The man who broke the bat

The man who broke the bat

Even though “The Dark Knight Rises” may be the most highly anticipated movie of the year, controversy already surrounds this not-yet-released film.

Ethan Perushek, Graphic Design Editor

The Villian––The Right Way

Bane, contrary to the abomination that was the 1997 film “Batman and Robin,” displays the ideal image of the extremely intelligent villain. Bane was first introduced into the Batman world when the comic book “Batman: Vengeance of Bane #1” was published in 1993. Bane was created to be the only villain who could push Batman both mentally and physically; the former is usually forgotten when people describe him.

The Origin:

Now, where does Bane fit into the story of Christopher Nolan’s “The Dark Knight Rises”? The story is looking to be adapted from “Batman: Knightfall,” which focuses on Bane breaking out all of the prisoners from Arkham Asylum. By doing this, he runs the Batman into the ground with exhaustion and then moves in on Batman to attack. According to the comic, Bane breaks Batman’s back. During the time of Batman’s injury, three people come to protect Gotham: first is Batman’s old sidekick Nightwing—once named Robin; second, the new version of Robin; and finally, a random man named Asriel. But the likelihood of these details being included in the movie looks slim due to Nolan and Chris- tian Bale—the actor who plays Batman—having both expressed hatred for the Robin and Nightwing characters.

The Return:

Although sidekicks may be ruled out, the way Batman makes his return in the comic book may be included in the movie. In the comic book, Batman seeks out his old arch-nemesis Ra’s al Ghul, featured in “Batman Begins” (played by Liam Neeson), whose use of magical powers and technology have the ability to revitalize. In the released cast list, Ra’s al Ghul is casted in young and old form, suggesting that he will play a part in Batman’s return. The movie poster promises the end of the legend, the end of Batman, but knowing Nolan, however he chooses to interpret it will be sure to put on a fascinating show.

The Controversy––Prior Notions

Even though “The Dark Knight Rises” may be the most highly anticipated movie of the year, controversy already surrounds this not-yet-released film. This dissent comes from two fronts, both relating to the main villain, Bane. The first stems from preconceived notions on the main villain’s portrayal, including his attire and his voice. But these, and other prejudgements, were established by the worst Bat- man movie by far—“Batman and Robin.” Even the cliché-creating Adam West of the original Batman shows, was able to put on better performances. The version of Bane in “Batman and Robin” was a steroid-pumped Russian test subject who appeared to be completely unintelligent. This vision of Bane, which has become too common, was far from the one created for the comics, short of the matching costume.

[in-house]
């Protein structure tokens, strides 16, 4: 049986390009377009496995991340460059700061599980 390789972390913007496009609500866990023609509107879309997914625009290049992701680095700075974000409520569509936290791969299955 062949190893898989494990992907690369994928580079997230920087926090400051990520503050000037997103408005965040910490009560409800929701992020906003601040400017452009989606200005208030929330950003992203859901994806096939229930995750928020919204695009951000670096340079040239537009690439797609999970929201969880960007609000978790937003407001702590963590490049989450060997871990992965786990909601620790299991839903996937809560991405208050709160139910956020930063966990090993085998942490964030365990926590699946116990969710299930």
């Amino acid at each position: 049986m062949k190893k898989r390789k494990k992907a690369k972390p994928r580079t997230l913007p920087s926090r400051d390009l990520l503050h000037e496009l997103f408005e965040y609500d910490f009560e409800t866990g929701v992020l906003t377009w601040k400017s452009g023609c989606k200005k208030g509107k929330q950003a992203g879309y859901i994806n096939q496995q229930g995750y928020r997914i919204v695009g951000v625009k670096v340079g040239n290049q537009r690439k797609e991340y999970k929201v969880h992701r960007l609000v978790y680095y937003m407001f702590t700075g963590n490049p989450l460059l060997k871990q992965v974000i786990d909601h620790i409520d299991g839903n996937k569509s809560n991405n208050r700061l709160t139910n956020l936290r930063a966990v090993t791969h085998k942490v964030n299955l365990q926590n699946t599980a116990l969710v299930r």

The Controversy––Garbled Voices

Other controversy lies within the gar- bled, yet intellectual, speech of Bane in “The Dark Knight Rises.” Some were irked by the fact that this character sounds very intelligent, put together, and British—not Russian. The origin of his accent means nothing in the scheme of things, but the inability to make sense of what he is saying was originally perceived as a negative. But Nolan made a few statements referring to his intention to keep Bane masked in mystery. Keeping his words and voice slightly slurred adds to the enigma surrounding him. Nolan challenges audience members to can make out the gist of what Bane says, and claims that will be enough. The movie comes out this July, and with multiple trail- ers, “leaked” footage and set photos, the hype continues to grow. And although some fans will fret about Bane, Christopher Nolan always delivers.